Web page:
HULLEY: No, I don't think so. They were very self-sufficient and they said they could get out of this on their own strength, though it would be long in payment; and that's what they did.
MCKINZIE: While you were serving there in 1945 to 1947, did you ever receive instructions from the State Department which you found difficult to carry out? That is, I'm trying to get out at how well your backstopping was during that
HULLEY: I don't remember any such incident, no. We were well backstopped by the Department.
MCKINZIE: What was diplomatic life like there during those years?
HULLEY: It was very good; it was a very pleasant little group of congenial people whose business it was to get along well with each other, and we did, including the Russians.
MCKINZIE: At the beginning were there difficult adjustments because of the war? That is to say, did you have adequate housing and...
HULLEY: I had adequate housing. The reason was that the Finns with houses of some value were happy to have American representatives in them, because it was a protection to the house. They had this system of assigning people to live in unoccupied houses or rooms, so of course, if Finns owned
a nice flat (which is what we got), they were very happy to have an American in there, and then the authorities couldn't fill it with a bunch of people who would ruin it. So, that was not a problem.
Also, we had an American legation that our Government built, and for six months I lived in that, with great pleasure. No, that wasn't a problem.
Food was a problem, not so much to us because we could import from Stockholm anything we wanted, and we did; but for the ordinary Finn it was. Most of them had relatives on farms and they could get things from there, but it wasn't easy.
MCKINZIE: But in comparison with what was going on in a lot of other European countries, it must have been fairly pleasant?
HULLEY: Well, diplomatic life is pleasant, yes.
MCKINZIE: When you were called back to the Department of State in 1947, you soon became Chief of the Northern European Division, a considerably larger responsibility.
HULLEY: That's right.
MCKINZIE: When you came then back to Washington, do you recall dealings you might have had with any of the Northern European countries about getting into the Marshall plan and what the Marshall plan was going to mean for them?
HULLEY: No, I don't recall anything of that.
MCKINZIE: I gather that they were holding up better than, say, France or Italy or West Germany certainly.
HULLEY: Yes. Certainly Sweden was always holding up; it was a rich country during the war. Norway and Denmark had been hit by the war, of course, but the recovery was reasonable in those countries.
MCKINZIE: What about the problem of reestablishing a lot of trade? Will Clayton in the State Department and Dean Acheson (he was Under Secretary), had hoped that there wouldn't be so many tariff barriers and that there would be more free exchange of products and that somehow the economies of not only Europe, but that Europe and the U.S. would dovetail and be integrated, and that that would have politically beneficial effects as well. And yet, Sweden is very strongly neutral.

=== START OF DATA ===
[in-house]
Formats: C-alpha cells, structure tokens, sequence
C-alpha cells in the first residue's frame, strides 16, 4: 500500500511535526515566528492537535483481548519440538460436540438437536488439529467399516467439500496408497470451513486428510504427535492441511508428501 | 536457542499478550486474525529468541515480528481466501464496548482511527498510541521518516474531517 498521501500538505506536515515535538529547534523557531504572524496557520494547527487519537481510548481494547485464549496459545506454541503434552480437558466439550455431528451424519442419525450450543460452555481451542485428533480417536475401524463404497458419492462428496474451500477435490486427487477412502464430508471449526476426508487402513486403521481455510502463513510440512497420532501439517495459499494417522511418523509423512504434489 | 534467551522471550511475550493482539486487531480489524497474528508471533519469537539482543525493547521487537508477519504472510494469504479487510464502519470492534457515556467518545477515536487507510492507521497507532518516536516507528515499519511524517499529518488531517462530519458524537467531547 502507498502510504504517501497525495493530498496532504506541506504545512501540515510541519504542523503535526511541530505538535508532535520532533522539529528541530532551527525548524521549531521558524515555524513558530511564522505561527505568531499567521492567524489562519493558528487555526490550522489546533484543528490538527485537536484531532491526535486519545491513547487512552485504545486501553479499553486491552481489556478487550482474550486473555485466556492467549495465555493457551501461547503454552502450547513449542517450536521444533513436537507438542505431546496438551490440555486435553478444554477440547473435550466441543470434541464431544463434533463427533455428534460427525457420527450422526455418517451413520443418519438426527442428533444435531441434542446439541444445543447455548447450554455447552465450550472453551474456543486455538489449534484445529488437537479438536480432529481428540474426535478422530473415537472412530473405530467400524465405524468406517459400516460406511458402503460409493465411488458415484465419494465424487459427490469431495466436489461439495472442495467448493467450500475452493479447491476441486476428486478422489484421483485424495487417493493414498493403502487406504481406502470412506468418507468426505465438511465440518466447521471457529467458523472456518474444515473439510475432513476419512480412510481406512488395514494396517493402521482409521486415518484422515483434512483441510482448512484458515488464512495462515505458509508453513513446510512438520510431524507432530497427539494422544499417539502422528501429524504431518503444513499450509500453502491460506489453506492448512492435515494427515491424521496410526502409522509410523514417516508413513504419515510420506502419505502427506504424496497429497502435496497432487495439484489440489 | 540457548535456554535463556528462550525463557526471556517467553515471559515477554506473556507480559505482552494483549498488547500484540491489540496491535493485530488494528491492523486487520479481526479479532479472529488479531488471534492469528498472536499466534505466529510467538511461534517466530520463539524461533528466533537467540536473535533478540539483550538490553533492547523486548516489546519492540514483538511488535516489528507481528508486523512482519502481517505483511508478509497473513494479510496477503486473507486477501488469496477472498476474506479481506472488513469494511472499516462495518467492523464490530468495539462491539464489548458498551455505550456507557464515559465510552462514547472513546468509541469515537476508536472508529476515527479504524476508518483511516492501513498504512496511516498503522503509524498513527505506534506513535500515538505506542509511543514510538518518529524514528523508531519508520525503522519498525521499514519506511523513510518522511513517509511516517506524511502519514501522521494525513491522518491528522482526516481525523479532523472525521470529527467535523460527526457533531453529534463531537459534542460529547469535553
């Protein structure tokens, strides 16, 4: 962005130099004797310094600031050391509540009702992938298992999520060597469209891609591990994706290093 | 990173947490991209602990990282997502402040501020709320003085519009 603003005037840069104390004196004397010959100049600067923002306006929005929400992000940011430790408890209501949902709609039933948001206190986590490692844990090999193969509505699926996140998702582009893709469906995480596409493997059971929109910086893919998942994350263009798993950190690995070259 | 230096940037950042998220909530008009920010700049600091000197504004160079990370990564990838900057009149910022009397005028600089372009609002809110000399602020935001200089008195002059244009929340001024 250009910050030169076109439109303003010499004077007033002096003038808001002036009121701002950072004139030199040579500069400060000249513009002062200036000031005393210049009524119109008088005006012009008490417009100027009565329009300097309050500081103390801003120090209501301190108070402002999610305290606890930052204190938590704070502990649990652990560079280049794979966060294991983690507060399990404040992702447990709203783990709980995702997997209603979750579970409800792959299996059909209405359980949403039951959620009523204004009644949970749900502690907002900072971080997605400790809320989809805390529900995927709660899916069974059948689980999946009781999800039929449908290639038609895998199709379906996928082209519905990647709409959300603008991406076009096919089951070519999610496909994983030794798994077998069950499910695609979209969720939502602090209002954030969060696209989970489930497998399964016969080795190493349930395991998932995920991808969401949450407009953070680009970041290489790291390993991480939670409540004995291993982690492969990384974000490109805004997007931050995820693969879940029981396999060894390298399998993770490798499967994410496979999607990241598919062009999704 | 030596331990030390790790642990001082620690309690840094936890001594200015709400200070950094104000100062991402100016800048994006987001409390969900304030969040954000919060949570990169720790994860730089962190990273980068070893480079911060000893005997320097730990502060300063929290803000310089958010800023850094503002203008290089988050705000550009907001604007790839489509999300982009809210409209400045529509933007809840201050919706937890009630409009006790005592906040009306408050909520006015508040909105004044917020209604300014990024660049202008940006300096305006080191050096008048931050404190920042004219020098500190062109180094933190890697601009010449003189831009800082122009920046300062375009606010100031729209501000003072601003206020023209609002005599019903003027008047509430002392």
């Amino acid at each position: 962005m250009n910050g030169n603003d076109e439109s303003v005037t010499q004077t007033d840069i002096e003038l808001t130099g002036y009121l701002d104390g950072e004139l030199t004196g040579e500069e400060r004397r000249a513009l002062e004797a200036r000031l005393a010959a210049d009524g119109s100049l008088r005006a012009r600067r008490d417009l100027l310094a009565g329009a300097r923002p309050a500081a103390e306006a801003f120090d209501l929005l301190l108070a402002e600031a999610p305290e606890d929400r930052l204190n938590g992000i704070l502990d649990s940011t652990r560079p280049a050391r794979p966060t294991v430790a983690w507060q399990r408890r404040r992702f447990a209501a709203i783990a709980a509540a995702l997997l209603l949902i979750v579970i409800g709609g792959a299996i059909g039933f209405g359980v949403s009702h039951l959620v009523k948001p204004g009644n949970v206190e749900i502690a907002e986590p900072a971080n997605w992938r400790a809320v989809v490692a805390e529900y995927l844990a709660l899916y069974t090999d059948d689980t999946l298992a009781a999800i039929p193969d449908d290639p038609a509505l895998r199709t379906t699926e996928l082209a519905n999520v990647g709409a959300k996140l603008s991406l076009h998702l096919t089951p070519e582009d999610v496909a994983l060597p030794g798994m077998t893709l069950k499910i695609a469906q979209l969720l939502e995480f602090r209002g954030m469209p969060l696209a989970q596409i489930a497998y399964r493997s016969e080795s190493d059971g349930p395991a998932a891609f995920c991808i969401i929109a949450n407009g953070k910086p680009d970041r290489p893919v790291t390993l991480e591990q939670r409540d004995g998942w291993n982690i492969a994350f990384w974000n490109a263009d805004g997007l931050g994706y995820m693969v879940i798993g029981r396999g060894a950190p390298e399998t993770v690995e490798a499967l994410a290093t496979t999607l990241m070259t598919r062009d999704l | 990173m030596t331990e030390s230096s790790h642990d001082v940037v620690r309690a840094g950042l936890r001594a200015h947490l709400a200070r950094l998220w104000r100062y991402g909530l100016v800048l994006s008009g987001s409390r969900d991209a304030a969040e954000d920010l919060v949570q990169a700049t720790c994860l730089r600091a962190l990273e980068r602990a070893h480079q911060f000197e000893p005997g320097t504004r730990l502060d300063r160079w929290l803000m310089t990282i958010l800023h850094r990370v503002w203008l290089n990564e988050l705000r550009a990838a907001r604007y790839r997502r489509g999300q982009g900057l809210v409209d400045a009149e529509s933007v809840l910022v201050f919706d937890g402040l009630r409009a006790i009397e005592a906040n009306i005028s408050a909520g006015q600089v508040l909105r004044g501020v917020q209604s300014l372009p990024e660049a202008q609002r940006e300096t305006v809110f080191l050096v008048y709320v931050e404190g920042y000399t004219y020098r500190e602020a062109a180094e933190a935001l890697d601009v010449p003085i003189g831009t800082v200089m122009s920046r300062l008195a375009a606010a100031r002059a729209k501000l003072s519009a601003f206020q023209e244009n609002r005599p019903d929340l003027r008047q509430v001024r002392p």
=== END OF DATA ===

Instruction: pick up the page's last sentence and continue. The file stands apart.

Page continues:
HULLEY: Very strong, yes.
MCKINZIE: Did this consume much of your time, as you recall?
MCKINZIE: You were just convinced that they were going to be controlled?
HULLEY: Well, there was a certain amount of pressure on Sweden to get off of the fence and it was not
successful; and I don't know who, it was somewhere in the State Department though. I don't know where it came from.
MCKINZIE: But Norway was considerably more amenable.
HULLEY: Oh, Norway was a staunch friend all the time.
MCKINZIE: Then I guess the problems that Norway had with Sweden were really Norway's problems, rather than…
HULLEY: Than anything else, that's right.
MCKINZIE: As the planning for NATO took place, which as I understand it, was going on here in 1948, and on into '49, were you at all involved or were you aware that those plans were going on to create a military alliance?
HULLEY: I was involved, I was quite aware of it. The Northern European countries, Denmark, Norway, and Iceland were in NATO.
MCKINZIE: The question is, did they want in? Jack Hickerson told me one time that they had to do some arm twisting.
HULLEY: Whatever Jack says is true. He was my chief there, and he's a great fellow. I think, so far as I knew, Norway was in favor; certainly the Ambassador was, and I think Denmark likewise. But whatever Jack says I support.
MCKINZIE: When they were planning for NATO they were really writing a treaty, not creating a military force.
MCKINZIE: At that time, do you recall thinking that the mere announcement that any case of aggression would be met by collective response would be enough, or did you believe that there would have to be a military backup other than the forces of the United States.
HULLEY: I don't know the answer to that.